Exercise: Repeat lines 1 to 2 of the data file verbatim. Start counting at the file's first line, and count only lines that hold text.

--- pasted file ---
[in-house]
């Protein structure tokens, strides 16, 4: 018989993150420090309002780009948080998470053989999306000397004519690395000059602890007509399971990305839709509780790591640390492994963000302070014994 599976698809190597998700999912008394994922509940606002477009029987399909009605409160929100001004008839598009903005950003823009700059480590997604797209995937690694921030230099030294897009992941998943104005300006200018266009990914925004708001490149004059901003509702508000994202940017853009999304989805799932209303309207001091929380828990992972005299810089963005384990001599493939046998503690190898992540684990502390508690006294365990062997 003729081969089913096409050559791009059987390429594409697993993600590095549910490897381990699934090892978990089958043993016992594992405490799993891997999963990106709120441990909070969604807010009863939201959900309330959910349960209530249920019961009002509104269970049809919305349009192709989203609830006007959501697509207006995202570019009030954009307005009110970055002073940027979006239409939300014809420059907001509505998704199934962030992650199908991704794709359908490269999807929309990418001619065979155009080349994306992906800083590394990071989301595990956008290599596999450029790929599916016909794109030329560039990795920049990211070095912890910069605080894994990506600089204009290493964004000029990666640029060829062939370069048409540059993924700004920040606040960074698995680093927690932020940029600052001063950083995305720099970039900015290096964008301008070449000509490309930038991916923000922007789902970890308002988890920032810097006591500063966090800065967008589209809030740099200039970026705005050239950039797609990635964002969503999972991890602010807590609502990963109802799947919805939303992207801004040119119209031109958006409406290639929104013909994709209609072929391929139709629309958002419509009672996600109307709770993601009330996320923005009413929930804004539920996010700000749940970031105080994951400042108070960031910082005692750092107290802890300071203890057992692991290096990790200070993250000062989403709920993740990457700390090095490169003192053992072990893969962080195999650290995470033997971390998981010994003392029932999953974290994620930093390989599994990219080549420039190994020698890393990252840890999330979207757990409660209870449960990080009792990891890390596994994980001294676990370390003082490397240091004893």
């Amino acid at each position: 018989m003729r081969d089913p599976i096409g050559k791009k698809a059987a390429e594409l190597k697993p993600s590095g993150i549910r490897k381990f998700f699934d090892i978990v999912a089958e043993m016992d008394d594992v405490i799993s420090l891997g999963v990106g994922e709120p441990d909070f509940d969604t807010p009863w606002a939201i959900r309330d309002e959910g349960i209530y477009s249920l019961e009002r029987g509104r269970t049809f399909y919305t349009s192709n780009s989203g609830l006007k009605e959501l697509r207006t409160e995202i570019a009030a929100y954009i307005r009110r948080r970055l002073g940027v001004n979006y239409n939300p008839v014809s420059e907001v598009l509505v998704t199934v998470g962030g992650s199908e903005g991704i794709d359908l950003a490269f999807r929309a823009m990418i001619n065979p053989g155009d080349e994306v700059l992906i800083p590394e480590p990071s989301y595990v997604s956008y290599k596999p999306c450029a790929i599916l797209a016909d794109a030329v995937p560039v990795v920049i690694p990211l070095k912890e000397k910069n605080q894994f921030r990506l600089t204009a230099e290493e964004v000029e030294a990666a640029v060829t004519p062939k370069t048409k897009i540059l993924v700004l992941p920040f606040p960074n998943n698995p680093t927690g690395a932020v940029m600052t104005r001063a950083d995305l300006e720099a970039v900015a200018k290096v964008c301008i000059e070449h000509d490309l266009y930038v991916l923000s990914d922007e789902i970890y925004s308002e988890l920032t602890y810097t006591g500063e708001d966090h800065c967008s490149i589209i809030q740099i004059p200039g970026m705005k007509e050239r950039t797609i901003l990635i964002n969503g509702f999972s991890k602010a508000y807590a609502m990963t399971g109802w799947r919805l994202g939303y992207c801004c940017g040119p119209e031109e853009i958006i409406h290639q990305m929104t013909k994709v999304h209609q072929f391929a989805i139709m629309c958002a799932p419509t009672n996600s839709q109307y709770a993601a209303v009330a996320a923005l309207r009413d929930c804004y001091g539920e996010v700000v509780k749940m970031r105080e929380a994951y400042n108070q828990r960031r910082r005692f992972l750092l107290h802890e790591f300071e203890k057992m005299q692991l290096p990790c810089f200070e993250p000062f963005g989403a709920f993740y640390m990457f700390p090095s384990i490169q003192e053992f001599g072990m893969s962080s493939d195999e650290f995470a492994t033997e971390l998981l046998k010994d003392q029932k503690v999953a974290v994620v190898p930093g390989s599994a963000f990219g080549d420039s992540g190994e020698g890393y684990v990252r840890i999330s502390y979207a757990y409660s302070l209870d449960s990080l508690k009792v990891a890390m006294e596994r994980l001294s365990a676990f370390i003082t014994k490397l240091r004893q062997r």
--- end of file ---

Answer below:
[in-house]
């Protein structure tokens, strides 16, 4: 018989993150420090309002780009948080998470053989999306000397004519690395000059602890007509399971990305839709509780790591640390492994963000302070014994 599976698809190597998700999912008394994922509940606002477009029987399909009605409160929100001004008839598009903005950003823009700059480590997604797209995937690694921030230099030294897009992941998943104005300006200018266009990914925004708001490149004059901003509702508000994202940017853009999304989805799932209303309207001091929380828990992972005299810089963005384990001599493939046998503690190898992540684990502390508690006294365990062997 003729081969089913096409050559791009059987390429594409697993993600590095549910490897381990699934090892978990089958043993016992594992405490799993891997999963990106709120441990909070969604807010009863939201959900309330959910349960209530249920019961009002509104269970049809919305349009192709989203609830006007959501697509207006995202570019009030954009307005009110970055002073940027979006239409939300014809420059907001509505998704199934962030992650199908991704794709359908490269999807929309990418001619065979155009080349994306992906800083590394990071989301595990956008290599596999450029790929599916016909794109030329560039990795920049990211070095912890910069605080894994990506600089204009290493964004000029990666640029060829062939370069048409540059993924700004920040606040960074698995680093927690932020940029600052001063950083995305720099970039900015290096964008301008070449000509490309930038991916923000922007789902970890308002988890920032810097006591500063966090800065967008589209809030740099200039970026705005050239950039797609990635964002969503999972991890602010807590609502990963109802799947919805939303992207801004040119119209031109958006409406290639929104013909994709209609072929391929139709629309958002419509009672996600109307709770993601009330996320923005009413929930804004539920996010700000749940970031105080994951400042108070960031910082005692750092107290802890300071203890057992692991290096990790200070993250000062989403709920993740990457700390090095490169003192053992072990893969962080195999650290995470033997971390998981010994003392029932999953974290994620930093390989599994990219080549420039190994020698890393990252840890999330979207757990409660209870449960990080009792990891890390596994994980001294676990370390003082490397240091004893």